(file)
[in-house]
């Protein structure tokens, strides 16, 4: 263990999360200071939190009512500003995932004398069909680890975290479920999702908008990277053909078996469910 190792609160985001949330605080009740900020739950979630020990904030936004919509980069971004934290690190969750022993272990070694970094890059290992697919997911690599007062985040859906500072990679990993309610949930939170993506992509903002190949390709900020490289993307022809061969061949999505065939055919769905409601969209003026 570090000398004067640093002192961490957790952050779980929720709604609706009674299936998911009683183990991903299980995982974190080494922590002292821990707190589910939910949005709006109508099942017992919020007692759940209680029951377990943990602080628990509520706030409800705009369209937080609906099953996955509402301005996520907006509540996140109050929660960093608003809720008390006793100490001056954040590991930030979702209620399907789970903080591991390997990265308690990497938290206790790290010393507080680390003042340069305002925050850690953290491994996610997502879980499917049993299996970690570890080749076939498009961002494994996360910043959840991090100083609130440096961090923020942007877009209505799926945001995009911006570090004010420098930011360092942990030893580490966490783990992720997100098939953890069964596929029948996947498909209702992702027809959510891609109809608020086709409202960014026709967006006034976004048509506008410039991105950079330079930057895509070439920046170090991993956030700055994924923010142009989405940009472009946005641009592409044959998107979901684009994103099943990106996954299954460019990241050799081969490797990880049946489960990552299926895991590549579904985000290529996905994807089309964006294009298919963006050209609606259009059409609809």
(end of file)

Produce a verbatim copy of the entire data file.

[in-house]
């Protein structure tokens, strides 16, 4: 263990999360200071939190009512500003995932004398069909680890975290479920999702908008990277053909078996469910 190792609160985001949330605080009740900020739950979630020990904030936004919509980069971004934290690190969750022993272990070694970094890059290992697919997911690599007062985040859906500072990679990993309610949930939170993506992509903002190949390709900020490289993307022809061969061949999505065939055919769905409601969209003026 570090000398004067640093002192961490957790952050779980929720709604609706009674299936998911009683183990991903299980995982974190080494922590002292821990707190589910939910949005709006109508099942017992919020007692759940209680029951377990943990602080628990509520706030409800705009369209937080609906099953996955509402301005996520907006509540996140109050929660960093608003809720008390006793100490001056954040590991930030979702209620399907789970903080591991390997990265308690990497938290206790790290010393507080680390003042340069305002925050850690953290491994996610997502879980499917049993299996970690570890080749076939498009961002494994996360910043959840991090100083609130440096961090923020942007877009209505799926945001995009911006570090004010420098930011360092942990030893580490966490783990992720997100098939953890069964596929029948996947498909209702992702027809959510891609109809608020086709409202960014026709967006006034976004048509506008410039991105950079330079930057895509070439920046170090991993956030700055994924923010142009989405940009472009946005641009592409044959998107979901684009994103099943990106996954299954460019990241050799081969490797990880049946489960990552299926895991590549579904985000290529996905994807089309964006294009298919963006050209609606259009059409609809």